Eating the occasional attack may not be a problem in most JRPGs, but Ni no Kuni is relatively unforgiving in terms of the amount of damage the player will take from attacks. Even normal enemies can kill a character in a few hits and bosses can be counted on to slash a characters’ health in half as a minimum with a single salvo. Many bosses also possess global AoE attacks that can and will one shot multiple characters unless the proper precautions are taken. Moreover, bosses will sometimes use the same devastating global attack twice or more in swift succession, making survival nearly impossible even for over-levelled characters.
The frustration of these attack patterns is compounded by the fact that all the commands have a cooldown time after each use and any character caught undefended will likely go down (familiars don’t have individual health bars, the damage goes on the character controlling the familiar). As a final kick in the teeth, the charge time on many AoE attacks is inversely proportional to the danger they represent; some AoE attacks inflict temporary status ailments like blindness, but have long charge times, and some that are capable of killing characters who are on above half health will charge in less time than it takes to get defences up.
The AI puts an end to any hope for Ni no Kuni’s battle system: it can best be described as behaving like a very rudimentary version of the Final Fantasy XII Gambit system; the player can select from a range of options that will lead to the AI altering its action patterns. Unlike Final Fantasy XII, Ni no Kuni allows for little control over what these patterns are, and provides even less information beyond semi-informative names: “give it all you’ve got”, “do want you want”, “don’t do anything”, “keep us healthy”, “don’t use abilities”. As an example, setting the AI to “keep us healthy” will not stop it from using around eighty percent of a characters’ Mana on offensive magic and there is no noticeable difference between “do what you want” and “give it all you’ve got”; the AI never defends unless specifically told to do so using the “all-out defence” quick command (this makes tanking with one familiar and using a specific attack with another quite difficult at times), and the AI will not react to damage over time spells that target an area of the battlefield (for example: the AI will stand in flames and take damage rather than move out of the flames). The painstaking character swapping system adds further frustration to this by making it nigh on impossible to babysit the AI.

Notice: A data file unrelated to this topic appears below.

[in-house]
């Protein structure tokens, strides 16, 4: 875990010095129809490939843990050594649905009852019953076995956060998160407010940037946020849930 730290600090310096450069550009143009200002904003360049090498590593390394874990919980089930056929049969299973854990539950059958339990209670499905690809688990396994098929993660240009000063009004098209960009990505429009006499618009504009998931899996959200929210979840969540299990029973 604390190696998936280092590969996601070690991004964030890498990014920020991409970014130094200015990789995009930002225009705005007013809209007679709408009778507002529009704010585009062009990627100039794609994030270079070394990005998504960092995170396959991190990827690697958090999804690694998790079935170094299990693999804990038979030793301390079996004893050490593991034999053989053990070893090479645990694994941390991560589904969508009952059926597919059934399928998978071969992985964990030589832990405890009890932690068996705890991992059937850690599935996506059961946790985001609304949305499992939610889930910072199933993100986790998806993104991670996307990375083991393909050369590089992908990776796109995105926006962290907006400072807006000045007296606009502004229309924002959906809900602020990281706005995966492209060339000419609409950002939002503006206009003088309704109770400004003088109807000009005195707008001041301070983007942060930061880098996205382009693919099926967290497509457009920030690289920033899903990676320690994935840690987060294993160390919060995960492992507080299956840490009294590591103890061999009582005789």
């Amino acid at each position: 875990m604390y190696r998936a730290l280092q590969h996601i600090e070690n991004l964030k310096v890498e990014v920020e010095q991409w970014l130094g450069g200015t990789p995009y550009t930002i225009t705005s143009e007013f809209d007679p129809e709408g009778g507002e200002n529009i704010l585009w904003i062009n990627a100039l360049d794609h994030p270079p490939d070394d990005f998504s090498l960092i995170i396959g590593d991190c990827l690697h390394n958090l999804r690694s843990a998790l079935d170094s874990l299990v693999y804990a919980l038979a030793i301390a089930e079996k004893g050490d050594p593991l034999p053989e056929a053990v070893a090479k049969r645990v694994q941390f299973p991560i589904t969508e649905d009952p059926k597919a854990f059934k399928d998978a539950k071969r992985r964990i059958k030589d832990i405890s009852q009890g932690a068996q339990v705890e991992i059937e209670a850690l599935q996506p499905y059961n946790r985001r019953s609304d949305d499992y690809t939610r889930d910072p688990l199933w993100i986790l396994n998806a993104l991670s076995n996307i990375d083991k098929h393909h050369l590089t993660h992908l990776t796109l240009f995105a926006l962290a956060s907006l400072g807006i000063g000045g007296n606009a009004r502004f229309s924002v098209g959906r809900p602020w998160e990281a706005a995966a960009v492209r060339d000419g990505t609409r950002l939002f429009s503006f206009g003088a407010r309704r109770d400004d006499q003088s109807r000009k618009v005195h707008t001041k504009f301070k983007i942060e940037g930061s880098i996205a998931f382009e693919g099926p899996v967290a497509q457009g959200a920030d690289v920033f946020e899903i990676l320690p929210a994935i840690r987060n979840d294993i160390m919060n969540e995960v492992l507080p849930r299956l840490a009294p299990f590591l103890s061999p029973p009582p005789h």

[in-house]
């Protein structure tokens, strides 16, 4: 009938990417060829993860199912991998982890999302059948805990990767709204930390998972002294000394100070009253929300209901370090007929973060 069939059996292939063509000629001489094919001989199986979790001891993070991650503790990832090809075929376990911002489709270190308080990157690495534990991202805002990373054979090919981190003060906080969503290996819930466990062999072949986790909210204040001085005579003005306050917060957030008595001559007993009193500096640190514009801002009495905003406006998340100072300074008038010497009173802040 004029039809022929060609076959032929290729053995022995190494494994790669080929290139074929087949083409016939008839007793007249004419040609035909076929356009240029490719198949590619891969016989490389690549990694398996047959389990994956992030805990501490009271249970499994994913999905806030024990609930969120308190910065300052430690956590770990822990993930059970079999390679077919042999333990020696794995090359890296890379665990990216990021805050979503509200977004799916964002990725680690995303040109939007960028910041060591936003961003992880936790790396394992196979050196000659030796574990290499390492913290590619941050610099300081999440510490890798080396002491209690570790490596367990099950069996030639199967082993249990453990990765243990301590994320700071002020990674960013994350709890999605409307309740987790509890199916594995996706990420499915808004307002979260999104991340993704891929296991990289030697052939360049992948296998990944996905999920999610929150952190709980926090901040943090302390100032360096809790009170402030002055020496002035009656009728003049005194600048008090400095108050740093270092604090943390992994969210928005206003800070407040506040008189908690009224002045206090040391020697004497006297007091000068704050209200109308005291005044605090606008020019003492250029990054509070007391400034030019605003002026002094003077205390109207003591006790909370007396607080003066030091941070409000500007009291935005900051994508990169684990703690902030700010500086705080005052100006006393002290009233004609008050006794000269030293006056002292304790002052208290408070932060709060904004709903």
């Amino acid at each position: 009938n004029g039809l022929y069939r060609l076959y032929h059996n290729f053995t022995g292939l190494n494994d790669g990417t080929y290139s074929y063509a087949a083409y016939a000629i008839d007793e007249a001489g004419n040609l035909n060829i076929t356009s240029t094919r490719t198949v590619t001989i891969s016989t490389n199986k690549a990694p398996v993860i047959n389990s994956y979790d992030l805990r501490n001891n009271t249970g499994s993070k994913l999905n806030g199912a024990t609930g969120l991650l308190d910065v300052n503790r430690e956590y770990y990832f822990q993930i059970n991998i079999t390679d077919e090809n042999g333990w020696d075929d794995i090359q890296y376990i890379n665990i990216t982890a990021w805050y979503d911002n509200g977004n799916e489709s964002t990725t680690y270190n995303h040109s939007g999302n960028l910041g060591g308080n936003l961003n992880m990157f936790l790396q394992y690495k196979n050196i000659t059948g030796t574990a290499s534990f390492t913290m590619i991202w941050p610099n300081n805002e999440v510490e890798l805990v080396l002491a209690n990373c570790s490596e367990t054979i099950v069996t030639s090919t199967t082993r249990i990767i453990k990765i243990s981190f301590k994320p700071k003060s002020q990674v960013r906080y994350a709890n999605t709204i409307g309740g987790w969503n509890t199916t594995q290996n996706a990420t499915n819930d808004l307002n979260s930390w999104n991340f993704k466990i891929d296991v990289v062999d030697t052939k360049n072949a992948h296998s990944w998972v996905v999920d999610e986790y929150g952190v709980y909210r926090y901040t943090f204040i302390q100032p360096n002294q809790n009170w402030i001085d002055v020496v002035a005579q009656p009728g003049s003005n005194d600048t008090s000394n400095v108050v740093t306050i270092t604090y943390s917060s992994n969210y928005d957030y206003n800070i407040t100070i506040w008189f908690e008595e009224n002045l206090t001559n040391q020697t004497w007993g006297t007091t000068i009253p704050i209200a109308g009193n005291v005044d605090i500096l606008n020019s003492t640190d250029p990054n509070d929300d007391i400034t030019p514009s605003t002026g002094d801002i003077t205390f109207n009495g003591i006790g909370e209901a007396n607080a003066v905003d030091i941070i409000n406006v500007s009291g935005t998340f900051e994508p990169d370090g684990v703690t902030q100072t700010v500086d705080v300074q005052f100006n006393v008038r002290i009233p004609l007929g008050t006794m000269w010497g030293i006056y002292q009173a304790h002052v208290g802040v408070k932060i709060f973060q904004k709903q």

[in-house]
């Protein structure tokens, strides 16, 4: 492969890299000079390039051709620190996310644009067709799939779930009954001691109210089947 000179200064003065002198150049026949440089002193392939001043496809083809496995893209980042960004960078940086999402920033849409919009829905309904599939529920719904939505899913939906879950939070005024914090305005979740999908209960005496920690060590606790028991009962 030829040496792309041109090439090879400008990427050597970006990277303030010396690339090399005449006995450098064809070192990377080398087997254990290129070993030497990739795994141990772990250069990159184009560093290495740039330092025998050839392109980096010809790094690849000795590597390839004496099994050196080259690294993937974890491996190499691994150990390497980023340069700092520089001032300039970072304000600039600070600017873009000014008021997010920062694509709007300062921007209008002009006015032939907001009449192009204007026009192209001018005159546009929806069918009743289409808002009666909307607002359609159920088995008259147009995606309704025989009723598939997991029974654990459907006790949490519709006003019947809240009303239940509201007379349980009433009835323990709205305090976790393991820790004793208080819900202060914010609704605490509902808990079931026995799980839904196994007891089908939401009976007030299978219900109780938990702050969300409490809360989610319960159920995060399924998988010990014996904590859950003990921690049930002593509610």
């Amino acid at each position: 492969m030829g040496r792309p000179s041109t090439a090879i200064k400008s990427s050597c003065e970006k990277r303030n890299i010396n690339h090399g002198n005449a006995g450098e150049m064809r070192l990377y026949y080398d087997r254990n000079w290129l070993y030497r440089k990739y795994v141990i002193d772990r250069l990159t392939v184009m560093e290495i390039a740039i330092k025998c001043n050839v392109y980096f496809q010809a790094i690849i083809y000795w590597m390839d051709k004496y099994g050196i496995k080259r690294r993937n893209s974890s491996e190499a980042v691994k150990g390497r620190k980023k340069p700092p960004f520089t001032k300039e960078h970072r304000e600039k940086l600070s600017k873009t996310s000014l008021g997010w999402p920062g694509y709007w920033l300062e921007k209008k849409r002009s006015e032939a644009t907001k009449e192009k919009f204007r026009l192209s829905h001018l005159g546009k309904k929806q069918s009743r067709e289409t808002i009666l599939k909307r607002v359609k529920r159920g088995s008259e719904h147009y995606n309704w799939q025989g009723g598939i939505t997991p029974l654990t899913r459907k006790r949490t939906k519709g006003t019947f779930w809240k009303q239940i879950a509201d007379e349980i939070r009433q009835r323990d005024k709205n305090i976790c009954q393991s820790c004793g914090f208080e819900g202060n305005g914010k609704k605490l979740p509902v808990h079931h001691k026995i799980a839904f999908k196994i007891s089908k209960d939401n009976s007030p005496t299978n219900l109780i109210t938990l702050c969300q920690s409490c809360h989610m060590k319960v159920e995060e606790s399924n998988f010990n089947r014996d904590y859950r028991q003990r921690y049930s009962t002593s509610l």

In short: Ni no Kuni seems to be suffering an identity crisis with regards to its battle system; enemy attack patterns call for a reactive and hectic style of play, the type that would reward skilful execution as much as intelligent planning, but its control scheme does not allow for this. Even once the player has been given the use of the “all-out defence” and “all-out attack” commands, the problems remain as the AI will not, or cannot: cancel out of actions to initiate a defence, react fast enough to begin defending, or swap familiars to make use of elemental and equipment based resistances. I am not one given to rage quitting games, but Ni no Kuni pushed me over that edge on several occasions.
A child of its genre; Ni no Kuni is a wistfully memorable adventure with an incredible cast, a beautiful world and a phenomenal soundtrack, Ni no Kuni fails to realise its destiny as a giant among JRPGs due mainly to a deeply flawed combat system. If you decide to pick it up, be prepared for rage inducing difficulty spikes, cheap boss fights and lots of grinding.